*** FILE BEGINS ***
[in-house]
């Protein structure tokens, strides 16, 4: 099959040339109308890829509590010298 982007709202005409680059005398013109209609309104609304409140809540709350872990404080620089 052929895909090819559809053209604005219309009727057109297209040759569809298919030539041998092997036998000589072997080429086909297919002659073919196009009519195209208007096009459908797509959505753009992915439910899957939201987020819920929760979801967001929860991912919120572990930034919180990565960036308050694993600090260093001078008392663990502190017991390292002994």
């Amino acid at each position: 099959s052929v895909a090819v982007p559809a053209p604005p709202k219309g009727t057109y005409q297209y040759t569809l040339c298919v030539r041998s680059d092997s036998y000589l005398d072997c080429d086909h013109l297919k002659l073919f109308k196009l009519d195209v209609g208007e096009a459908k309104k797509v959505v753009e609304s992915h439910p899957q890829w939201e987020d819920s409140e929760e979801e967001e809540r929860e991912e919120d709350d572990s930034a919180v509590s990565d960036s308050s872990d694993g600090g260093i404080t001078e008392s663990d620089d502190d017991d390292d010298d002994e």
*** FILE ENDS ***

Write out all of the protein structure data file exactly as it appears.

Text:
[in-house]
């Protein structure tokens, strides 16, 4: 099959040339109308890829509590010298 982007709202005409680059005398013109209609309104609304409140809540709350872990404080620089 052929895909090819559809053209604005219309009727057109297209040759569809298919030539041998092997036998000589072997080429086909297919002659073919196009009519195209208007096009459908797509959505753009992915439910899957939201987020819920929760979801967001929860991912919120572990930034919180990565960036308050694993600090260093001078008392663990502190017991390292002994």
């Amino acid at each position: 099959s052929v895909a090819v982007p559809a053209p604005p709202k219309g009727t057109y005409q297209y040759t569809l040339c298919v030539r041998s680059d092997s036998y000589l005398d072997c080429d086909h013109l297919k002659l073919f109308k196009l009519d195209v209609g208007e096009a459908k309104k797509v959505v753009e609304s992915h439910p899957q890829w939201e987020d819920s409140e929760e979801e967001e809540r929860e991912e919120d709350d572990s930034a919180v509590s990565d960036s308050s872990d694993g600090g260093i404080t001078e008392s663990d620089d502190d017991d390292d010298d002994e």